welcoming.

2 Jun

Welcoming the Stranger, a sermon by the Rev. Dawn Cooley

Delivered at First Unitarian Church, Louisville, KY on May 20, 2012

Listen to the sermon here.  Note: There was a problem with the recording so I spliced two tracks together. The sermon fades out at about 22 minutes, then comes back for the conclusion, having skipped a few minutes. Sorry!

Reading
Food for the Spirit, by Robert Eller-Isaacs, based on Matthew 25

Sermon Notes
Intro

Woyaya

  • confesses, non-anxiously, that we don’t know
  • faith: we know within
  • what gives us faith? Vision

Vision

  • who we are
  • who we want to be

Connect to mission statement

Top of order of service: We are a church of reason and spirit, witnessing for progressive faith, nurturing our community and transforming our world.

  • Vote on this at annual meeting June 3 (2 weeks!)
  • Focus on one way to live into the last two points – Being Welcoming/Offering Hospitality

Come, come whoever you are

  • most socially isolated people in history
  • Duke Study
    • 1985: 10% of Americans had no one to talk to and 15% had only 1 good friend
    • 2004: 25% of Americans had no one to talk to and only 20% had one good friend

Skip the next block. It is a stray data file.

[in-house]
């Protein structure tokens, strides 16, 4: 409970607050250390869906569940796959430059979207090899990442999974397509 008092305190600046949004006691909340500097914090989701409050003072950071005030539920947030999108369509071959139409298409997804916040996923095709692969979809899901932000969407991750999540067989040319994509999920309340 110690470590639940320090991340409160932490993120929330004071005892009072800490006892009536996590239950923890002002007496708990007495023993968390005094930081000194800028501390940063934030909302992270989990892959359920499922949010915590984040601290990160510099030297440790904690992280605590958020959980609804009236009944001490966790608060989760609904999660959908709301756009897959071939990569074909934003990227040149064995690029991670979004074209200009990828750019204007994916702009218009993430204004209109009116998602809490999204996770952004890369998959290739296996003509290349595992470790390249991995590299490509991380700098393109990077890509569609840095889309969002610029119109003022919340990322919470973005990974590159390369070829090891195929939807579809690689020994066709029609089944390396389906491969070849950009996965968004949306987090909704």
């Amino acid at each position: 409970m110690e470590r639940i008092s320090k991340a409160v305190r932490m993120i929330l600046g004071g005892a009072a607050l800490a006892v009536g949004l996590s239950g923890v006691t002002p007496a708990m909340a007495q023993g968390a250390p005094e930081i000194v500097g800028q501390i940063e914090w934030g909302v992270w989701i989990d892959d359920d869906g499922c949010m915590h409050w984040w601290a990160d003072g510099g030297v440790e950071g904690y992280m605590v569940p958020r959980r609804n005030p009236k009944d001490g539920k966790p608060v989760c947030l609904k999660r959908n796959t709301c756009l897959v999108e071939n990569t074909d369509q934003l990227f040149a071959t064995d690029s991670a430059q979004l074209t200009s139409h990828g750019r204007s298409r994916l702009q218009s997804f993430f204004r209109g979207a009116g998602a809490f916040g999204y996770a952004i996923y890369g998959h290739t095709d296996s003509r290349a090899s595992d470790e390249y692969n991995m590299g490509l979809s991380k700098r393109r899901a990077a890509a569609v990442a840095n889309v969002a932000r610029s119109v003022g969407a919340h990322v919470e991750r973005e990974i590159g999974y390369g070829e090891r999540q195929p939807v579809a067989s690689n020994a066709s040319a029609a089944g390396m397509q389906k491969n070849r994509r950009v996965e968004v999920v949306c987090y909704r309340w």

Radical Hospitality, by Homan and Pratt:

“We hide out, isolate ourselves, and deny our natural need for others. We erroneously think we need safety the most. What we need most is acceptance. You probably can’t understand me, and I might not understand you, but we can accept each other. We need to connect and feel the deep acceptance of another human being and that will make the world feel safer….

We tend to confuse [acceptance] with tolerance or even approval. But acceptance is about receiving, rather than judging…When we accept, we take an open stance to the other person. It is more than merely piously tolerating them. We stand in the same space and we appreciate who they are, right now at this moment, and affirm the Sacred in them.”

One of the best ways to nurture our community and to transform our world is to accept people where they are, as they are. To welcome each person and affirm the Sacred in them.

People are hurting…

Not about growing the church, this is about saving people, here, and now.

Kaaren Anderson, at General Assembly:

The majority of people newly in our pews are no longer asking, “Do I have to leave my brain outside your doors?” but “Do I have to leave my pain outside your doors?” I don’t hear them emphasizing their primary hunger as helping them explore spiritual depth or build their own theology. No, what we hear them saying is: “There is a world out there, ripping my life apart and I’m wondering if this place can offer me any help? I can’t deal with a materialist, consumerist, shallow, selfish, status obsessed, indifferent, violent, economically unstable culture, a world that threatens to disconnect me from everything I hold dear, everything that truly feeds me, everything that makes me feel whole—on my own. I can’t do it in isolation, I want to know will this place help me stay connected.”